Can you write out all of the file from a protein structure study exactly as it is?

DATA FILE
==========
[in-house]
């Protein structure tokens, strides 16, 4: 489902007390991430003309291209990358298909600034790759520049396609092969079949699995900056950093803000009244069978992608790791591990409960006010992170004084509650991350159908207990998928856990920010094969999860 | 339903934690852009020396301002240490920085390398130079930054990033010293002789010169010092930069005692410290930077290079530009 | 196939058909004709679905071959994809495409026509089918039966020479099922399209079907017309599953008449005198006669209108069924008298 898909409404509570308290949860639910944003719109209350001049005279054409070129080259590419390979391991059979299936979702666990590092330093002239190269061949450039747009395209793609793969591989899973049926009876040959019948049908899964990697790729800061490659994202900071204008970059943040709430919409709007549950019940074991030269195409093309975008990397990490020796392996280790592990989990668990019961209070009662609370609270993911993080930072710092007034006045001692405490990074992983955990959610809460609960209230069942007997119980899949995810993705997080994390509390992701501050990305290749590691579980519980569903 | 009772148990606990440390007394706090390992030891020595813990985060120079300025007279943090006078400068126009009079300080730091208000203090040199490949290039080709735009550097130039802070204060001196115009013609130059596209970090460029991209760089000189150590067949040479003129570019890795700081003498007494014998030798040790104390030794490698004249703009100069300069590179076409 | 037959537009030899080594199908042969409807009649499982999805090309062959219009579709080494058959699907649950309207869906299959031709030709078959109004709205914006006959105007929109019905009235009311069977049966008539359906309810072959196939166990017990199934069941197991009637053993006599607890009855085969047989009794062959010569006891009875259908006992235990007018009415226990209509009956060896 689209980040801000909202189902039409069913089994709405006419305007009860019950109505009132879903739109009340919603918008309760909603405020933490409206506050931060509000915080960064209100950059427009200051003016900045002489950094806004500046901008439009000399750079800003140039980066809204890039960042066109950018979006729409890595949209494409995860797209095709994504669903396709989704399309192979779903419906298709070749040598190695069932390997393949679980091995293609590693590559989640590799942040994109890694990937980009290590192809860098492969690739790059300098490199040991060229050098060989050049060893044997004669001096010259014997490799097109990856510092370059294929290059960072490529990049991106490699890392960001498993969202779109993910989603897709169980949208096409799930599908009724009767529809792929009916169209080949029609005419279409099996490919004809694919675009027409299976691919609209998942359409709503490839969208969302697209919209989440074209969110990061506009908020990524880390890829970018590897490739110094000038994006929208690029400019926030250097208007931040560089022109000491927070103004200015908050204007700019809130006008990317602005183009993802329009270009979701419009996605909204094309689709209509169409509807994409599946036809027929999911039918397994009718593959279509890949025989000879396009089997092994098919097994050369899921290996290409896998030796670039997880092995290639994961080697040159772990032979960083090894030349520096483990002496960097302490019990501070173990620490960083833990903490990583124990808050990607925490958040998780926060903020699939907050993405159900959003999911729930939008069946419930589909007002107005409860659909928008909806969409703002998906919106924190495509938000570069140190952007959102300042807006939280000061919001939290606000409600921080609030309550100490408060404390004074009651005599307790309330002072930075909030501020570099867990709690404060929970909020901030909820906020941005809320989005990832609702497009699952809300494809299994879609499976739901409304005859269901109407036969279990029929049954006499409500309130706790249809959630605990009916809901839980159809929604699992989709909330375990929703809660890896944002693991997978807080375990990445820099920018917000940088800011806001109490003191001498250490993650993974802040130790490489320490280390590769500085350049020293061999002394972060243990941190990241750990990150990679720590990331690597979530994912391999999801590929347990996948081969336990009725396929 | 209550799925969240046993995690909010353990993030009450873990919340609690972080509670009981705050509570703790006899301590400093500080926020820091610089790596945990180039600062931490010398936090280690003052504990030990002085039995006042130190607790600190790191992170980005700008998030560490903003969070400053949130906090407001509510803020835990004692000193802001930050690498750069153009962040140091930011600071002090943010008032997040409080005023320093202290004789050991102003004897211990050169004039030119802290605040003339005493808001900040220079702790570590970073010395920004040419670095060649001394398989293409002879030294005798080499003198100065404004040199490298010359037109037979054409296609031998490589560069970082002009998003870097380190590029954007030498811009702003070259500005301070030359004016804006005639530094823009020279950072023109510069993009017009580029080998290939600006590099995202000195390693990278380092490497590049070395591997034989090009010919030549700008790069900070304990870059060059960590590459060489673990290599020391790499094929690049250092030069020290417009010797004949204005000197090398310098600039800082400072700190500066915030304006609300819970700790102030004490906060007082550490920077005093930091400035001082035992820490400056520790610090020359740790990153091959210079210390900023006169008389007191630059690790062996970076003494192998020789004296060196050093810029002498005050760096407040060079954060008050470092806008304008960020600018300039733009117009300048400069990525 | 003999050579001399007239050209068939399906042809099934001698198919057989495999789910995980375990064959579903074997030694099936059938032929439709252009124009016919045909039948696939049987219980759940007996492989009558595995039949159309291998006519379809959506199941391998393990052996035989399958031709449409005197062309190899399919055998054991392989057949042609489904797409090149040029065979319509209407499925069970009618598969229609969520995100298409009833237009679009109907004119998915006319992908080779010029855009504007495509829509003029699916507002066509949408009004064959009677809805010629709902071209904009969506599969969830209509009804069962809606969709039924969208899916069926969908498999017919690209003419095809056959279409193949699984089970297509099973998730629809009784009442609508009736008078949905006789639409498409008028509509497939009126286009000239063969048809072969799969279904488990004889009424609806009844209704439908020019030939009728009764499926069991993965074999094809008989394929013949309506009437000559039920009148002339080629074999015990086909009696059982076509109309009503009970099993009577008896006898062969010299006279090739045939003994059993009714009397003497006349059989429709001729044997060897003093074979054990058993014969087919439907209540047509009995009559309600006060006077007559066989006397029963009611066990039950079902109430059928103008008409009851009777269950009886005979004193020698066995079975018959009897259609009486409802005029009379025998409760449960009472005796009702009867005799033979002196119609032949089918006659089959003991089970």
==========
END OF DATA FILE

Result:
[in-house]
């Protein structure tokens, strides 16, 4: 489902007390991430003309291209990358298909600034790759520049396609092969079949699995900056950093803000009244069978992608790791591990409960006010992170004084509650991350159908207990998928856990920010094969999860 | 339903934690852009020396301002240490920085390398130079930054990033010293002789010169010092930069005692410290930077290079530009 | 196939058909004709679905071959994809495409026509089918039966020479099922399209079907017309599953008449005198006669209108069924008298 898909409404509570308290949860639910944003719109209350001049005279054409070129080259590419390979391991059979299936979702666990590092330093002239190269061949450039747009395209793609793969591989899973049926009876040959019948049908899964990697790729800061490659994202900071204008970059943040709430919409709007549950019940074991030269195409093309975008990397990490020796392996280790592990989990668990019961209070009662609370609270993911993080930072710092007034006045001692405490990074992983955990959610809460609960209230069942007997119980899949995810993705997080994390509390992701501050990305290749590691579980519980569903 | 009772148990606990440390007394706090390992030891020595813990985060120079300025007279943090006078400068126009009079300080730091208000203090040199490949290039080709735009550097130039802070204060001196115009013609130059596209970090460029991209760089000189150590067949040479003129570019890795700081003498007494014998030798040790104390030794490698004249703009100069300069590179076409 | 037959537009030899080594199908042969409807009649499982999805090309062959219009579709080494058959699907649950309207869906299959031709030709078959109004709205914006006959105007929109019905009235009311069977049966008539359906309810072959196939166990017990199934069941197991009637053993006599607890009855085969047989009794062959010569006891009875259908006992235990007018009415226990209509009956060896 689209980040801000909202189902039409069913089994709405006419305007009860019950109505009132879903739109009340919603918008309760909603405020933490409206506050931060509000915080960064209100950059427009200051003016900045002489950094806004500046901008439009000399750079800003140039980066809204890039960042066109950018979006729409890595949209494409995860797209095709994504669903396709989704399309192979779903419906298709070749040598190695069932390997393949679980091995293609590693590559989640590799942040994109890694990937980009290590192809860098492969690739790059300098490199040991060229050098060989050049060893044997004669001096010259014997490799097109990856510092370059294929290059960072490529990049991106490699890392960001498993969202779109993910989603897709169980949208096409799930599908009724009767529809792929009916169209080949029609005419279409099996490919004809694919675009027409299976691919609209998942359409709503490839969208969302697209919209989440074209969110990061506009908020990524880390890829970018590897490739110094000038994006929208690029400019926030250097208007931040560089022109000491927070103004200015908050204007700019809130006008990317602005183009993802329009270009979701419009996605909204094309689709209509169409509807994409599946036809027929999911039918397994009718593959279509890949025989000879396009089997092994098919097994050369899921290996290409896998030796670039997880092995290639994961080697040159772990032979960083090894030349520096483990002496960097302490019990501070173990620490960083833990903490990583124990808050990607925490958040998780926060903020699939907050993405159900959003999911729930939008069946419930589909007002107005409860659909928008909806969409703002998906919106924190495509938000570069140190952007959102300042807006939280000061919001939290606000409600921080609030309550100490408060404390004074009651005599307790309330002072930075909030501020570099867990709690404060929970909020901030909820906020941005809320989005990832609702497009699952809300494809299994879609499976739901409304005859269901109407036969279990029929049954006499409500309130706790249809959630605990009916809901839980159809929604699992989709909330375990929703809660890896944002693991997978807080375990990445820099920018917000940088800011806001109490003191001498250490993650993974802040130790490489320490280390590769500085350049020293061999002394972060243990941190990241750990990150990679720590990331690597979530994912391999999801590929347990996948081969336990009725396929 | 209550799925969240046993995690909010353990993030009450873990919340609690972080509670009981705050509570703790006899301590400093500080926020820091610089790596945990180039600062931490010398936090280690003052504990030990002085039995006042130190607790600190790191992170980005700008998030560490903003969070400053949130906090407001509510803020835990004692000193802001930050690498750069153009962040140091930011600071002090943010008032997040409080005023320093202290004789050991102003004897211990050169004039030119802290605040003339005493808001900040220079702790570590970073010395920004040419670095060649001394398989293409002879030294005798080499003198100065404004040199490298010359037109037979054409296609031998490589560069970082002009998003870097380190590029954007030498811009702003070259500005301070030359004016804006005639530094823009020279950072023109510069993009017009580029080998290939600006590099995202000195390693990278380092490497590049070395591997034989090009010919030549700008790069900070304990870059060059960590590459060489673990290599020391790499094929690049250092030069020290417009010797004949204005000197090398310098600039800082400072700190500066915030304006609300819970700790102030004490906060007082550490920077005093930091400035001082035992820490400056520790610090020359740790990153091959210079210390900023006169008389007191630059690790062996970076003494192998020789004296060196050093810029002498005050760096407040060079954060008050470092806008304008960020600018300039733009117009300048400069990525 | 003999050579001399007239050209068939399906042809099934001698198919057989495999789910995980375990064959579903074997030694099936059938032929439709252009124009016919045909039948696939049987219980759940007996492989009558595995039949159309291998006519379809959506199941391998393990052996035989399958031709449409005197062309190899399919055998054991392989057949042609489904797409090149040029065979319509209407499925069970009618598969229609969520995100298409009833237009679009109907004119998915006319992908080779010029855009504007495509829509003029699916507002066509949408009004064959009677809805010629709902071209904009969506599969969830209509009804069962809606969709039924969208899916069926969908498999017919690209003419095809056959279409193949699984089970297509099973998730629809009784009442609508009736008078949905006789639409498409008028509509497939009126286009000239063969048809072969799969279904488990004889009424609806009844209704439908020019030939009728009764499926069991993965074999094809008989394929013949309506009437000559039920009148002339080629074999015990086909009696059982076509109309009503009970099993009577008896006898062969010299006279090739045939003994059993009714009397003497006349059989429709001729044997060897003093074979054990058993014969087919439907209540047509009995009559309600006060006077007559066989006397029963009611066990039950079902109430059928103008008409009851009777269950009886005979004193020698066995079975018959009897259609009486409802005029009379025998409760449960009472005796009702009867005799033979002196119609032949089918006659089959003991089970």